Prof. Lipson says: “Expect Trump to push tough policies on immigration and trade, but expect great uncertainty beyond that. “Make America Great Again” is about as vacuous – and subjective — as “Change You Can Believe In.” No one knows what “great” means, just as no one knew what “hope and change” meant.”
On this I disagree. Trump has run a content-heavy race. For example, Clinton’s proposed plans were not any more detailed. Trump offers a standard-issue Kemp-Reagan supply side program, right within the mainstream of GOP thinking. Trump on healthcare is similar, basically a conservative think tank consensus position. In fact, Trump’s position papers can pretty easily be reconciled with the GOP platform, and turned into a dozen or so actionable items of legislation and passed in a few months. If you want to know what Trump will actually do, or try to do, it is worth spending an hour or so reading the papers on his website. Everyone has a pre-loaded mental model that Trump is vacuous. But he is less so than many candidates we think of as serious.
Prof. Lipson says: “Within the Republican Party, the fight is joined over the appointees to fill the Trump administration and what kinds of policies will fill in details of the candidate’s broad outlines. In the Senate, Jeff Sessions will play a much bigger role, unless he’s tapped to head the Department of Justice or Homeland Security.”
Personnel is policy. Appointees will be critical. There will be some that are not a surprise — Sessions, Giuliani, Christie (if his legal travails don’t sink him), maybe Gingrich, Gen. Flynn (probably) — and we will also likely see some curve balls. The maneuvering will be intense, and information about who is up and who is down will be leaking out in the weeks ahead. The idea that no one will work with Trump because he is such an awful, awful person is balderdash. Ambitious people will take jobs that are offered and choke down any such qualms.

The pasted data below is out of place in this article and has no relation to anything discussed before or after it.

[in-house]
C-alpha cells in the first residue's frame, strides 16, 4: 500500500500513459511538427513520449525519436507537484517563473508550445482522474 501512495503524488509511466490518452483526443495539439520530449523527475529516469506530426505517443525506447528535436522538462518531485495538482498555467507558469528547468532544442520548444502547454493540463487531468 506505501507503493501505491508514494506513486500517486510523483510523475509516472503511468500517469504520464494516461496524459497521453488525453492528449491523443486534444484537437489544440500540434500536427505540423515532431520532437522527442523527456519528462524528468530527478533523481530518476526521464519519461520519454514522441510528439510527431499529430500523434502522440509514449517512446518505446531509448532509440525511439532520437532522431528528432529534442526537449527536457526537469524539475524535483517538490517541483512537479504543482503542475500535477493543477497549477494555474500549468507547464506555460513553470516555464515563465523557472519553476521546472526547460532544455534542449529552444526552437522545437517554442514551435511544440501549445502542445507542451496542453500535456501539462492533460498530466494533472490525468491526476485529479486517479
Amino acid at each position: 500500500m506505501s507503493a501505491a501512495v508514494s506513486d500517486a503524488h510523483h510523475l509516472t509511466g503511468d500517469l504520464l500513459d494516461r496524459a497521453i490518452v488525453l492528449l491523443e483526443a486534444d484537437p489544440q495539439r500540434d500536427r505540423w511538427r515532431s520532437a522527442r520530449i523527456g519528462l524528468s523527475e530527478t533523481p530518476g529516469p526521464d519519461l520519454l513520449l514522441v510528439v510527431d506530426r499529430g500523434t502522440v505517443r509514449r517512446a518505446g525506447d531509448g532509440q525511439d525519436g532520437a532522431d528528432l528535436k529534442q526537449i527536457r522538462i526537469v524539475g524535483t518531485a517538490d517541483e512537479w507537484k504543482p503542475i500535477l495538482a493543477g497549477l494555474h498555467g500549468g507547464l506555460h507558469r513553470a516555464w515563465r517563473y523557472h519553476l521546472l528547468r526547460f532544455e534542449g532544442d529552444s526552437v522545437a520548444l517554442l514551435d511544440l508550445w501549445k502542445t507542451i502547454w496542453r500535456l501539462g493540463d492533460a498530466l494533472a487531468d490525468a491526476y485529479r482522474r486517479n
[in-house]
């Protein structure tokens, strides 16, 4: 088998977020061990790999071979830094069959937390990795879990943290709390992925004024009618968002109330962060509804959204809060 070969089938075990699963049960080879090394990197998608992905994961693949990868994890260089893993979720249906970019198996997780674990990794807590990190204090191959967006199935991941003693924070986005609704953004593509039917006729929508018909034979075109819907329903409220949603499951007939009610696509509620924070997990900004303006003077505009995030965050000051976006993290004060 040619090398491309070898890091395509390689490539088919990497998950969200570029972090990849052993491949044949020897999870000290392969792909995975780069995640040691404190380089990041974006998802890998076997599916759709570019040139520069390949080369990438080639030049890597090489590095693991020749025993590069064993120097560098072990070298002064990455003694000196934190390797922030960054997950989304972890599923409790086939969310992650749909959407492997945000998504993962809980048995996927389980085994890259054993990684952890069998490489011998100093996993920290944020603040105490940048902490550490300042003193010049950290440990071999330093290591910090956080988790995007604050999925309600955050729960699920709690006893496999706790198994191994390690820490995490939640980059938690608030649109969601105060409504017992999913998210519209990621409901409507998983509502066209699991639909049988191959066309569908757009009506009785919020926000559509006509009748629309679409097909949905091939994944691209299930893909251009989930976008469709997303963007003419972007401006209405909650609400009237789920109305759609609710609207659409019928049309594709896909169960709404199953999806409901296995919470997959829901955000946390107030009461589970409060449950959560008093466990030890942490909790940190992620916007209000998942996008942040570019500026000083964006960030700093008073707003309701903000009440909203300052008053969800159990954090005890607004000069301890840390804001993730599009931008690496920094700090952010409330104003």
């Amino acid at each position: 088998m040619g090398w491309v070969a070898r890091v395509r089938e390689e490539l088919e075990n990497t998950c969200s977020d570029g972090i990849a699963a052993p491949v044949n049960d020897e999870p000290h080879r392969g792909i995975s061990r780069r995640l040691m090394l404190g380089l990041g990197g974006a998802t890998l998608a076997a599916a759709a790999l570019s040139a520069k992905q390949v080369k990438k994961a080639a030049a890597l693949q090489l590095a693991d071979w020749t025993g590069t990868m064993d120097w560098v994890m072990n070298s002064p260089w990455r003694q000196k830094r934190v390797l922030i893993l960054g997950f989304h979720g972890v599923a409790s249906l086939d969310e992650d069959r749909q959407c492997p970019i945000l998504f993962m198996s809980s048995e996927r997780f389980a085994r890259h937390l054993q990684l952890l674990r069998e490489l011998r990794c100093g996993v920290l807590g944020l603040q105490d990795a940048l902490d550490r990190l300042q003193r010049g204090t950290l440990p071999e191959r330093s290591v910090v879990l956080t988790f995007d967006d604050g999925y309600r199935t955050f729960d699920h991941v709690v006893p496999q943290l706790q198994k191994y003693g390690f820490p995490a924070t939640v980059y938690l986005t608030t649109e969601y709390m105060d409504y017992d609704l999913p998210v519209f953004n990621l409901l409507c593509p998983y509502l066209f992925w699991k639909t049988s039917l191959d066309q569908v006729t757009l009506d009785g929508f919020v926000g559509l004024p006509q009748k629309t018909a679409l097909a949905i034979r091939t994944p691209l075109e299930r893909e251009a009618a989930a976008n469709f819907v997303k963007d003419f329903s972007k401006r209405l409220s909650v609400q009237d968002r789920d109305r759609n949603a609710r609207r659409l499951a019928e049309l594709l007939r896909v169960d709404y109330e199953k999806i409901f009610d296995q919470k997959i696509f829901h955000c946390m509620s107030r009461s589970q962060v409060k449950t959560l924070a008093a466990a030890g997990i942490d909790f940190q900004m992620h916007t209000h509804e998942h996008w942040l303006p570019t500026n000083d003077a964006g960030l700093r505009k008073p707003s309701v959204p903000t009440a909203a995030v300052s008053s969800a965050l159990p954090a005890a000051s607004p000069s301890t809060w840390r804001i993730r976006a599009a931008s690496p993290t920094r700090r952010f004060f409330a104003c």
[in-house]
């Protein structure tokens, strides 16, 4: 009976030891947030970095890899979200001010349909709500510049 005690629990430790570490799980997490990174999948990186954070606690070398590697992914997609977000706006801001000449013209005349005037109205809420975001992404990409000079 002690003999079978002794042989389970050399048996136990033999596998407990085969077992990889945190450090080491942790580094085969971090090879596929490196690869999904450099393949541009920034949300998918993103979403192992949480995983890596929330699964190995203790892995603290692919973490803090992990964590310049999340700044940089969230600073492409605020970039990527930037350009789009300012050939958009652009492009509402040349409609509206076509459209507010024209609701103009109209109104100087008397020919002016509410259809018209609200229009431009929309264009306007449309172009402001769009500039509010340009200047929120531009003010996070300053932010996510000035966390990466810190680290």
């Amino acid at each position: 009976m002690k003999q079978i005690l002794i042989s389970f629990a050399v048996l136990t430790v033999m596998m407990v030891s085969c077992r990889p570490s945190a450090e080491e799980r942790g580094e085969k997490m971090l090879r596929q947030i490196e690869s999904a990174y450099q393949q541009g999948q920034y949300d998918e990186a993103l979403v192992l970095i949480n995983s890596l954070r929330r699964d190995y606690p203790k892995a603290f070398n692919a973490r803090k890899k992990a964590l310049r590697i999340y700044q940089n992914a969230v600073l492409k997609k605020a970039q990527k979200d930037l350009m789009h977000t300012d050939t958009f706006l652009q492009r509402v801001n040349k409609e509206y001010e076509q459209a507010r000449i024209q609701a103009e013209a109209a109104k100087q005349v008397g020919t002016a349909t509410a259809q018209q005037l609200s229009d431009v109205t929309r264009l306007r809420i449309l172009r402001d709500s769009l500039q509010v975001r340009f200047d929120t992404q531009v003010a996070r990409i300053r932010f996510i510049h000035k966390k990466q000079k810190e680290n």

Prof. Lipson says: “In the House, Speaker Paul Ryan will have to work more closely with the Freedom Caucus”
Trump is going to be much more focused on good relations and ongoing dialogue with Congress, including the Democrats. Most likely, Trump will be meeting with Ryan and McConnell and they will put together an ambitious 100 days legislative package, based on Trump’s proposed Contract with the American Voter.
If Prof. Lipson wants to look like a genius-prophet to his readers, he should do what too few people have done: Read Trump’s papers and predict that bills will be introduced to do X, Y and Z. Astonished readers will say, “Professor Lipson, how did you know?” He can claim his methods are proprietary.
Prof. Lipson concludes: “The motto for the next few months comes from Bette Davis: “Fasten your seatbelts, it’s going to be a bumpy night!” Actually, many nights.”
I disagree, based more on my gut more than on tangible evidence. The surprise will be that the Trump administration will run smoothly and efficiently, with frequent consultations with Congress, delegation of day to day activities to competent subordinates, and surprisingly few fireworks. This will be reassuring to citizens and to markets. Trump will follow a Reagan-Eisenhower model, with a personal focus on a few critical matters at any one time.
A further prediction, the ceremonial and ritual aspects of the presidency, which Obama was not comfortable with, but which shape perceptions and provide the president with gravitas and hence bargaining leverage, will be well-executed, with pomp and taste and panache, because Ivanka Trump will not permit it to be any other way!
As an addendum, a liberal friend wrote to me with her many concerns about the upcoming Trump presidency. I responded:
Trump will be like Eisenhower, a centrist nationalist, strong on defense but avoiding foreign wars, infrastructure investment, close engagement with Congress, probably weekly senior personnel meetings and many one-on-ones, unlike Obama who was a solo act and not good at schmoozing, the president will focus on 2-3 issues at a time with a lot of delegation. I predict the ceremonial elements of the presidency will be very important to him and his family, and will be executed with taste. External events, terrorism, war and market crises, will dominate the next four years, and Trump’s performance in response will define him and his administration.
God bless America.